Why a Vaccine for Covid-19 Coronavirus is Unlikely

There are right now possibly four major strains of Covid-19 coronavirus (Strain S and Strain L have been confirmed by China). There were 118 mutated minor strains as of 7 March in just the USA alone.

The idea that a vaccine will be ready is laughable because the HIV vaccine (also an RNA virus) has taken 30+ years. See “Why is there no HIV vaccine yet?

RNA viruses are usually immune to generalized vaccines because they mutate so fluidly. Covid-19 is unique in this regard, because while it mutates readily, it seems to be much more stable than other novel RNA viruses (such as Ebola, Dengue Fever, etc.).

Google “personal peptide vaccine” for the alternative, but because it requires 1) access to a genetic sequencer for your own DNA and 2) a biolab with enough spare freetime to generate the vaccine for you.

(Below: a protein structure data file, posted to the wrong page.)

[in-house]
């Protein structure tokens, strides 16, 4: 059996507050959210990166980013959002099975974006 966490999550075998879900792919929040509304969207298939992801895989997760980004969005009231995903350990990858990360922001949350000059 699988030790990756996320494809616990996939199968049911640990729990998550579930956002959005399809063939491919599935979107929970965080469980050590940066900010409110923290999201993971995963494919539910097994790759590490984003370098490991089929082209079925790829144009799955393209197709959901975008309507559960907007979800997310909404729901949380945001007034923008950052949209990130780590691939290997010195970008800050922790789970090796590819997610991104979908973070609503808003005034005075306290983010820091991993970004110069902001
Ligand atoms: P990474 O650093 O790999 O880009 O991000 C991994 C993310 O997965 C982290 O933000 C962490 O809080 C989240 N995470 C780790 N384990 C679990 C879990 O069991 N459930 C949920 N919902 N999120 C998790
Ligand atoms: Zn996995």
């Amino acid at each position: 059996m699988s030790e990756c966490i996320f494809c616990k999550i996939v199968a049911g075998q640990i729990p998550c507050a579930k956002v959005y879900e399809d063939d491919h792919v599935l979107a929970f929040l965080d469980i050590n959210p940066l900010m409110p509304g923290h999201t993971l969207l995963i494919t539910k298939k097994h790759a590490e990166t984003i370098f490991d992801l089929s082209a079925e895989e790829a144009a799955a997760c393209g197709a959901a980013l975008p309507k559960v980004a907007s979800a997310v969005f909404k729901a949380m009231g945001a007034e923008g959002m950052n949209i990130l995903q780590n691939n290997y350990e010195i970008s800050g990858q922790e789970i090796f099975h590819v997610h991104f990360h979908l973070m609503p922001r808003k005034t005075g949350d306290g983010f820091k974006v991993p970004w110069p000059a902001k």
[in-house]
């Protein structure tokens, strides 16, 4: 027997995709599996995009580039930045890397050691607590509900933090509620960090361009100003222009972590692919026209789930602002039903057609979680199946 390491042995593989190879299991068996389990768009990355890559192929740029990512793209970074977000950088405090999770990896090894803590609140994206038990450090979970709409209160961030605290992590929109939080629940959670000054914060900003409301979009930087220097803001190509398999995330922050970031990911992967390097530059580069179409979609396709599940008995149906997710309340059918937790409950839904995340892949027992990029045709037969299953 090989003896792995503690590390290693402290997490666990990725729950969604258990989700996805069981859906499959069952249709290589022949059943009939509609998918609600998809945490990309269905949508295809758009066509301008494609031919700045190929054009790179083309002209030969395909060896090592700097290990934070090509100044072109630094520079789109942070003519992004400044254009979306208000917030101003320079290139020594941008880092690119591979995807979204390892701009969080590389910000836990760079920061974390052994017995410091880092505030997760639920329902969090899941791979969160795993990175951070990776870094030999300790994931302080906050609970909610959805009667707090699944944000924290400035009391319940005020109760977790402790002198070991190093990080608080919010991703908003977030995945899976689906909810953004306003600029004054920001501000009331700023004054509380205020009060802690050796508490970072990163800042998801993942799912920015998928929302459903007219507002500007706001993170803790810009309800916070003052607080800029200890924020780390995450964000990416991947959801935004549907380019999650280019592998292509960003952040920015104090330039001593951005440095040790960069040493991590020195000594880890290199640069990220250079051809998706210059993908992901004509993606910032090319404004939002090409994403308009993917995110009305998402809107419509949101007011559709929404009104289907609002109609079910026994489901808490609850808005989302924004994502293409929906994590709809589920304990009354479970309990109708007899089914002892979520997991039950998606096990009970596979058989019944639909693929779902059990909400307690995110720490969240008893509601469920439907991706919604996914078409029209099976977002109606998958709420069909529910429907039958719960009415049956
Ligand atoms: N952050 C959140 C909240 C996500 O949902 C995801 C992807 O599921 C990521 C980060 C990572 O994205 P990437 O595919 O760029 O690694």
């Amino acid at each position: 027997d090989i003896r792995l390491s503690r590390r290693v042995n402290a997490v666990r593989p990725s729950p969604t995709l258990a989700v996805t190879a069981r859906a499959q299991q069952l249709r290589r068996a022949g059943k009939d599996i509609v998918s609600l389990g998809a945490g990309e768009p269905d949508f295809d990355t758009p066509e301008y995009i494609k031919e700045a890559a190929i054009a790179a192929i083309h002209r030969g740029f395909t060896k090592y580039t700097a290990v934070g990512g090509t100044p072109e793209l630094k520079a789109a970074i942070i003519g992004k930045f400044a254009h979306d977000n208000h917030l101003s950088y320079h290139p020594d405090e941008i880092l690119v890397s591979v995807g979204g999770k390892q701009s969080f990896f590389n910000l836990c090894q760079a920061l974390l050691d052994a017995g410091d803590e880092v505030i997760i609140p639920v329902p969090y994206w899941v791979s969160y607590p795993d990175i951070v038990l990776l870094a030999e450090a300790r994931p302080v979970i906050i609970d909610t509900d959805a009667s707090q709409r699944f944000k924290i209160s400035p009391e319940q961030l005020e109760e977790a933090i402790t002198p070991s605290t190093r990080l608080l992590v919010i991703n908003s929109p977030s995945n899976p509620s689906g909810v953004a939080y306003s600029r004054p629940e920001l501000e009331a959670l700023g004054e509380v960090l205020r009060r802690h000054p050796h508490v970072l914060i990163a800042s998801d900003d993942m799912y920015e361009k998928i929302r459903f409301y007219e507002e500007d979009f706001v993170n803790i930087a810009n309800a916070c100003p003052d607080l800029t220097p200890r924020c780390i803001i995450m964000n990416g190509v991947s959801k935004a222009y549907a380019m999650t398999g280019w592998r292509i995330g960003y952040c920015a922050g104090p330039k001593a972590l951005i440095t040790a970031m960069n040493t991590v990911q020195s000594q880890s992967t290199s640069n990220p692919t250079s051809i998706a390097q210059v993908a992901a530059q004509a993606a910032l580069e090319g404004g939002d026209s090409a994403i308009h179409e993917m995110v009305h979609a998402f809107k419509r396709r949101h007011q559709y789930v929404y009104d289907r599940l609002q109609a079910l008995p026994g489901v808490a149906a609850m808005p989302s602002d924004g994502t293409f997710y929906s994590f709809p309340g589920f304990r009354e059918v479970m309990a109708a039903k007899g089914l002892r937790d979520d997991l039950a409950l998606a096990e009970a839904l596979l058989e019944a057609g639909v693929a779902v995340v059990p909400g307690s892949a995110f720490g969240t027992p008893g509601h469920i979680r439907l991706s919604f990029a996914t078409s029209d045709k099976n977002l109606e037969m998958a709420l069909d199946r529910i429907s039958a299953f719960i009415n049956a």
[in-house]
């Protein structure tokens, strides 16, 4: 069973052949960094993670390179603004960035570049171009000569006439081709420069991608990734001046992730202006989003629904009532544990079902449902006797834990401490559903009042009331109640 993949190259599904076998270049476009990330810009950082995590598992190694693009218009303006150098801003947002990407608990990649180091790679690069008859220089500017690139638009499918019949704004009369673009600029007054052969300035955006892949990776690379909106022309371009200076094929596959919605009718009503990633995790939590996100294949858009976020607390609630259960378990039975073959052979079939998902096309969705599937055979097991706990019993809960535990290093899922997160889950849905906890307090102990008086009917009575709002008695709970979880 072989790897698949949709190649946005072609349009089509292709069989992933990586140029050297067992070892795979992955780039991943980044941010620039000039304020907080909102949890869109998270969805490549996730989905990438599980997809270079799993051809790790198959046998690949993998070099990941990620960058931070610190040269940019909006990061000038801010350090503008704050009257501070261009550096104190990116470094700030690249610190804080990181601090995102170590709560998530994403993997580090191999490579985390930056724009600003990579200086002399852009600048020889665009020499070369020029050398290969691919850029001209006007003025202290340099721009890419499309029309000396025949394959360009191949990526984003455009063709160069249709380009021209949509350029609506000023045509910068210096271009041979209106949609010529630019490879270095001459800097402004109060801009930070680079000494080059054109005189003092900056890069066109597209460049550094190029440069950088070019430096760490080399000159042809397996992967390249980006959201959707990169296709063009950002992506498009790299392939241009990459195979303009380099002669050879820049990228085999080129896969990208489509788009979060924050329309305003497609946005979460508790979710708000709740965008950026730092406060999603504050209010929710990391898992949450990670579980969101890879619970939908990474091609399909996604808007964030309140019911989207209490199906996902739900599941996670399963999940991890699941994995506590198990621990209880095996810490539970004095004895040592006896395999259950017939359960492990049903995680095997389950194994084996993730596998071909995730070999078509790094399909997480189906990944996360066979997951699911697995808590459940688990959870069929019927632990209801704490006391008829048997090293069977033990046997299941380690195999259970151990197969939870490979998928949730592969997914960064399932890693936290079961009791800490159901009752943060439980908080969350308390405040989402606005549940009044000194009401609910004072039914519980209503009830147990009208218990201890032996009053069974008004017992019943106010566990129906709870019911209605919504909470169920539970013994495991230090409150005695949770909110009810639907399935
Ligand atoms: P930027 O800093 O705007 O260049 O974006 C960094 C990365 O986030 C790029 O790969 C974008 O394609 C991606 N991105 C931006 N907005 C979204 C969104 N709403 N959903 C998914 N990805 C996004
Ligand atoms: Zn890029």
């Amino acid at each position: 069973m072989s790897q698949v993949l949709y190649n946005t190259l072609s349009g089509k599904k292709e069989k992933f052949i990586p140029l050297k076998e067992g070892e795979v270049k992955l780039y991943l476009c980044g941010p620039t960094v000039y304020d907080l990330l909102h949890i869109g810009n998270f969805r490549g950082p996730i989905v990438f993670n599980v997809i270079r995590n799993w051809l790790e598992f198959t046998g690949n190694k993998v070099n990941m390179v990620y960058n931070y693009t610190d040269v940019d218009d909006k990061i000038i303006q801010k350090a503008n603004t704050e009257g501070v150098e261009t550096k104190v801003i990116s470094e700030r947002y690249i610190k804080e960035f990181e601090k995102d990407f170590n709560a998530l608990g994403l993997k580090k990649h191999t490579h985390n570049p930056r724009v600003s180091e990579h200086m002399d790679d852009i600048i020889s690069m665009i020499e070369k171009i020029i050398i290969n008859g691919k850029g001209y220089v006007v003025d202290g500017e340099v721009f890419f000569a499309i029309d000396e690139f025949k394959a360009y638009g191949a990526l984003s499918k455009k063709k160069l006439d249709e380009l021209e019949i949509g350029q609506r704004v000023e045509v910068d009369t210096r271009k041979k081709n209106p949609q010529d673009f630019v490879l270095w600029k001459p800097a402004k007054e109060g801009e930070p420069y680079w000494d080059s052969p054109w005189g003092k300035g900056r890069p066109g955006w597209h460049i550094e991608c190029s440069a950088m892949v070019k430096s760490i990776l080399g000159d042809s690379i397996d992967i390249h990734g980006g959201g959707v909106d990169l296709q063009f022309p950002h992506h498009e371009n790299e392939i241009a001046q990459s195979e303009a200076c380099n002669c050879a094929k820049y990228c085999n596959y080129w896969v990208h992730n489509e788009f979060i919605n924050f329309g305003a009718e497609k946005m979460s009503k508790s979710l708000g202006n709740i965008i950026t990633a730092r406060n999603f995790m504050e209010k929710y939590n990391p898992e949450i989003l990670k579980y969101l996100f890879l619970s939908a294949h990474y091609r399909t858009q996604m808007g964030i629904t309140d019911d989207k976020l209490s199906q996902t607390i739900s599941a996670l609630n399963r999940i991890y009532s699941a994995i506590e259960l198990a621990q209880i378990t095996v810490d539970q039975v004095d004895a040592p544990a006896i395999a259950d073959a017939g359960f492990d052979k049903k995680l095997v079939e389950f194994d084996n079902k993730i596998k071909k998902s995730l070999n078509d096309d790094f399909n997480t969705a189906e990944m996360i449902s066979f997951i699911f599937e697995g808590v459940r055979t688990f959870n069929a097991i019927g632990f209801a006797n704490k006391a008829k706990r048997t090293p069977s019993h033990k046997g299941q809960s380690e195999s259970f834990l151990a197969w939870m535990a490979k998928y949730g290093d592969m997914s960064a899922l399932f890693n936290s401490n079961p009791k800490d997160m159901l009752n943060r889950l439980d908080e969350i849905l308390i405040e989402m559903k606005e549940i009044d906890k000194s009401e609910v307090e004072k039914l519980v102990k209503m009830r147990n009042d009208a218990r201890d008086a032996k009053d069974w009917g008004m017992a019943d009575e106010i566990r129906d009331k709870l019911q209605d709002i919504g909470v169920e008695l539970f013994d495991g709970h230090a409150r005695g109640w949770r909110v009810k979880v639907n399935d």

Still, there is supposedly an open sourced personal peptide vaccine for Covid-19 that was posted (leaked??) to GitHub on 31 January 2020.

Oh, and the Common Cold is also a coronavirus. Scientists have been trying to develop a vaccine for it for over a hundred years. Hopefully, with the entire bioscience industry focused on covid-19, they will have much better luck. See “Why There Will Never Be A Cure For The Common Cold“.

But I am personally not counting on it. The only thing that will cause this pandemic to die down are Draconian measures that enforce strict 40 day quarantines that reset on the first sign of symptoms.